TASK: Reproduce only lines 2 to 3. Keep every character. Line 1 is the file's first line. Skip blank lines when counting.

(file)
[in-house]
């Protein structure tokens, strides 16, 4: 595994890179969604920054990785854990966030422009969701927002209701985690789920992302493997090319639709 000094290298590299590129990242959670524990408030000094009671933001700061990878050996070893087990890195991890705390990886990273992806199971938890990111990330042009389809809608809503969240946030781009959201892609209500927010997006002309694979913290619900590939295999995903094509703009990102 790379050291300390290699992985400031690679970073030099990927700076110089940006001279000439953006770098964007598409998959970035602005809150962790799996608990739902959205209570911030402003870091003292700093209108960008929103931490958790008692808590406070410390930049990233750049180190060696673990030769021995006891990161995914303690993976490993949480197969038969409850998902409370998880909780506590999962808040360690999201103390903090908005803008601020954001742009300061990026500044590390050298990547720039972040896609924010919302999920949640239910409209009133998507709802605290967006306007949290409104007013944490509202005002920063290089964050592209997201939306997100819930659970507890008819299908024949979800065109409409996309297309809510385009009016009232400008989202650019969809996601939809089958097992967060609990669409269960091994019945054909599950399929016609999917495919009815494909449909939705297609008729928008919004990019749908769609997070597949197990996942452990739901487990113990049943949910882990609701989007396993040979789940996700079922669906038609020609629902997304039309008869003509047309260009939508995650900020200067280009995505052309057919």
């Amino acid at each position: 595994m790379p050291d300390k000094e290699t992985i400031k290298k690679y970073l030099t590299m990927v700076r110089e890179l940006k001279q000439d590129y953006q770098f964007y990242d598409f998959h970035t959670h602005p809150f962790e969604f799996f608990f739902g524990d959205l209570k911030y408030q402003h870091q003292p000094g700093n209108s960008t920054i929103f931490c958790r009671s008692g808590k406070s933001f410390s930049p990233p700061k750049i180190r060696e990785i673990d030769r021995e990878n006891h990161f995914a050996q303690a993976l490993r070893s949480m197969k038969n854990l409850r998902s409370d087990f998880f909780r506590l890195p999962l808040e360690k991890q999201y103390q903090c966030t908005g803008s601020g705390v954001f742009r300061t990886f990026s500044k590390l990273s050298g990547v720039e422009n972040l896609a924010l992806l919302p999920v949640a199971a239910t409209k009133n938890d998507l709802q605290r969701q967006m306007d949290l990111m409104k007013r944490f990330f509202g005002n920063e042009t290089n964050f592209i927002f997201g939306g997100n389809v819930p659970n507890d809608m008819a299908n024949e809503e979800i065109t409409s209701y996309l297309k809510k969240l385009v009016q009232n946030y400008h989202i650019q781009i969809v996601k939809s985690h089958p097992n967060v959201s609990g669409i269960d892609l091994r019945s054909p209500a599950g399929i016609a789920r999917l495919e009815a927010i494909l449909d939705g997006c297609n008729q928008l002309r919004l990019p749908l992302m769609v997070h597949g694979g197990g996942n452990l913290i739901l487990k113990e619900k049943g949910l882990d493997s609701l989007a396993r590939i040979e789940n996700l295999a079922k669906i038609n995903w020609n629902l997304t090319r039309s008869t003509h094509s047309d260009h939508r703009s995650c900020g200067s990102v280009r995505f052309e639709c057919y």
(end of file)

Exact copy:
């Protein structure tokens, strides 16, 4: 595994890179969604920054990785854990966030422009969701927002209701985690789920992302493997090319639709 000094290298590299590129990242959670524990408030000094009671933001700061990878050996070893087990890195991890705390990886990273992806199971938890990111990330042009389809809608809503969240946030781009959201892609209500927010997006002309694979913290619900590939295999995903094509703009990102 790379050291300390290699992985400031690679970073030099990927700076110089940006001279000439953006770098964007598409998959970035602005809150962790799996608990739902959205209570911030402003870091003292700093209108960008929103931490958790008692808590406070410390930049990233750049180190060696673990030769021995006891990161995914303690993976490993949480197969038969409850998902409370998880909780506590999962808040360690999201103390903090908005803008601020954001742009300061990026500044590390050298990547720039972040896609924010919302999920949640239910409209009133998507709802605290967006306007949290409104007013944490509202005002920063290089964050592209997201939306997100819930659970507890008819299908024949979800065109409409996309297309809510385009009016009232400008989202650019969809996601939809089958097992967060609990669409269960091994019945054909599950399929016609999917495919009815494909449909939705297609008729928008919004990019749908769609997070597949197990996942452990739901487990113990049943949910882990609701989007396993040979789940996700079922669906038609020609629902997304039309008869003509047309260009939508995650900020200067280009995505052309057919």
């Amino acid at each position: 595994m790379p050291d300390k000094e290699t992985i400031k290298k690679y970073l030099t590299m990927v700076r110089e890179l940006k001279q000439d590129y953006q770098f964007y990242d598409f998959h970035t959670h602005p809150f962790e969604f799996f608990f739902g524990d959205l209570k911030y408030q402003h870091q003292p000094g700093n209108s960008t920054i929103f931490c958790r009671s008692g808590k406070s933001f410390s930049p990233p700061k750049i180190r060696e990785i673990d030769r021995e990878n006891h990161f995914a050996q303690a993976l490993r070893s949480m197969k038969n854990l409850r998902s409370d087990f998880f909780r506590l890195p999962l808040e360690k991890q999201y103390q903090c966030t908005g803008s601020g705390v954001f742009r300061t990886f990026s500044k590390l990273s050298g990547v720039e422009n972040l896609a924010l992806l919302p999920v949640a199971a239910t409209k009133n938890d998507l709802q605290r969701q967006m306007d949290l990111m409104k007013r944490f990330f509202g005002n920063e042009t290089n964050f592209i927002f997201g939306g997100n389809v819930p659970n507890d809608m008819a299908n024949e809503e979800i065109t409409s209701y996309l297309k809510k969240l385009v009016q009232n946030y400008h989202i650019q781009i969809v996601k939809s985690h089958p097992n967060v959201s609990g669409i269960d892609l091994r019945s054909p209500a599950g399929i016609a789920r999917l495919e009815a927010i494909l449909d939705g997006c297609n008729q928008l002309r919004l990019p749908l992302m769609v997070h597949g694979g197990g996942n452990l913290i739901l487990k113990e619900k049943g949910l882990d493997s609701l989007a396993r590939i040979e789940n996700l295999a079922k669906i038609n995903w020609n629902l997304t090319r039309s008869t003509h094509s047309d260009h939508r703009s995650c900020g200067s990102v280009r995505f052309e639709c057919y």